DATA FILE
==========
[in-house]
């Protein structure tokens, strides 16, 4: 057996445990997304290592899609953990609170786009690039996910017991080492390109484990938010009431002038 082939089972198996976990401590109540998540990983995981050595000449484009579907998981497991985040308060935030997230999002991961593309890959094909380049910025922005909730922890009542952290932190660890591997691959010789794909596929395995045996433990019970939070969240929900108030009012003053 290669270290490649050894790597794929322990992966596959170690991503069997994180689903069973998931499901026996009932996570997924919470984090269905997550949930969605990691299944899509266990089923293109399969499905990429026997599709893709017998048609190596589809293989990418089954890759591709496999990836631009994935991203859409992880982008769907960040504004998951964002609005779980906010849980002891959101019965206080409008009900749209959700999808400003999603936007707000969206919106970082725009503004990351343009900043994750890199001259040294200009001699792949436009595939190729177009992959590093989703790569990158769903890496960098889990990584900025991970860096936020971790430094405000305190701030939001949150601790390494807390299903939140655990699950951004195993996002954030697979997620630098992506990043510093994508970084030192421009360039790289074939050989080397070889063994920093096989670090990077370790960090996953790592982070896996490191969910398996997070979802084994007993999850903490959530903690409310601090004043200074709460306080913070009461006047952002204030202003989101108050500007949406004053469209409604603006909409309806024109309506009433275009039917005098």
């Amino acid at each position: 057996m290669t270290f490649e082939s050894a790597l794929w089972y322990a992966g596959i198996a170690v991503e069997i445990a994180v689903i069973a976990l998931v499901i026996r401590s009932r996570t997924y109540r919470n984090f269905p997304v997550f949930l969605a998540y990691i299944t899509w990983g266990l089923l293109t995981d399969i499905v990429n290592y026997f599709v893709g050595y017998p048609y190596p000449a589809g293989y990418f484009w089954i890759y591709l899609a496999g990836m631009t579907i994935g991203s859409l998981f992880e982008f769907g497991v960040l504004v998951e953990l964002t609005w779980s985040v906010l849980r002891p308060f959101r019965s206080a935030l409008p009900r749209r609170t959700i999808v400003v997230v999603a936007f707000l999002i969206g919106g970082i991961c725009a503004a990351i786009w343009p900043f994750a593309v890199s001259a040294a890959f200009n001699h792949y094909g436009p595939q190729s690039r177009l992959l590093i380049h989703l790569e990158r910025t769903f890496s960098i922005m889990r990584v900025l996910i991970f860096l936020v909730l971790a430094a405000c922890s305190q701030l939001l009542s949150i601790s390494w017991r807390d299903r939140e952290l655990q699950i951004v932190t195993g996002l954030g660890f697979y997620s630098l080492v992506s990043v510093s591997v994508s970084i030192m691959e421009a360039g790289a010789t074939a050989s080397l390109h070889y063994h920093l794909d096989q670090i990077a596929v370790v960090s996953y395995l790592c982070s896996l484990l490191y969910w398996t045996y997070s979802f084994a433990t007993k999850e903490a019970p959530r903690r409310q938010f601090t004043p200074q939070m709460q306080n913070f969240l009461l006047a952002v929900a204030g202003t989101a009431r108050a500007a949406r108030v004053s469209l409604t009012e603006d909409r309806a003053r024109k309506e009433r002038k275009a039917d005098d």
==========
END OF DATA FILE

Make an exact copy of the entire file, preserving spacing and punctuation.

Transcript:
[in-house]
């Protein structure tokens, strides 16, 4: 057996445990997304290592899609953990609170786009690039996910017991080492390109484990938010009431002038 082939089972198996976990401590109540998540990983995981050595000449484009579907998981497991985040308060935030997230999002991961593309890959094909380049910025922005909730922890009542952290932190660890591997691959010789794909596929395995045996433990019970939070969240929900108030009012003053 290669270290490649050894790597794929322990992966596959170690991503069997994180689903069973998931499901026996009932996570997924919470984090269905997550949930969605990691299944899509266990089923293109399969499905990429026997599709893709017998048609190596589809293989990418089954890759591709496999990836631009994935991203859409992880982008769907960040504004998951964002609005779980906010849980002891959101019965206080409008009900749209959700999808400003999603936007707000969206919106970082725009503004990351343009900043994750890199001259040294200009001699792949436009595939190729177009992959590093989703790569990158769903890496960098889990990584900025991970860096936020971790430094405000305190701030939001949150601790390494807390299903939140655990699950951004195993996002954030697979997620630098992506990043510093994508970084030192421009360039790289074939050989080397070889063994920093096989670090990077370790960090996953790592982070896996490191969910398996997070979802084994007993999850903490959530903690409310601090004043200074709460306080913070009461006047952002204030202003989101108050500007949406004053469209409604603006909409309806024109309506009433275009039917005098």
């Amino acid at each position: 057996m290669t270290f490649e082939s050894a790597l794929w089972y322990a992966g596959i198996a170690v991503e069997i445990a994180v689903i069973a976990l998931v499901i026996r401590s009932r996570t997924y109540r919470n984090f269905p997304v997550f949930l969605a998540y990691i299944t899509w990983g266990l089923l293109t995981d399969i499905v990429n290592y026997f599709v893709g050595y017998p048609y190596p000449a589809g293989y990418f484009w089954i890759y591709l899609a496999g990836m631009t579907i994935g991203s859409l998981f992880e982008f769907g497991v960040l504004v998951e953990l964002t609005w779980s985040v906010l849980r002891p308060f959101r019965s206080a935030l409008p009900r749209r609170t959700i999808v400003v997230v999603a936007f707000l999002i969206g919106g970082i991961c725009a503004a990351i786009w343009p900043f994750a593309v890199s001259a040294a890959f200009n001699h792949y094909g436009p595939q190729s690039r177009l992959l590093i380049h989703l790569e990158r910025t769903f890496s960098i922005m889990r990584v900025l996910i991970f860096l936020v909730l971790a430094a405000c922890s305190q701030l939001l009542s949150i601790s390494w017991r807390d299903r939140e952290l655990q699950i951004v932190t195993g996002l954030g660890f697979y997620s630098l080492v992506s990043v510093s591997v994508s970084i030192m691959e421009a360039g790289a010789t074939a050989s080397l390109h070889y063994h920093l794909d096989q670090i990077a596929v370790v960090s996953y395995l790592c982070s896996l484990l490191y969910w398996t045996y997070s979802f084994a433990t007993k999850e903490a019970p959530r903690r409310q938010f601090t004043p200074q939070m709460q306080n913070f969240l009461l006047a952002v929900a204030g202003t989101a009431r108050a500007a949406r108030v004053s469209l409604t009012e603006d909409r309806a003053r024109k309506e009433r002038k275009a039917d005098d």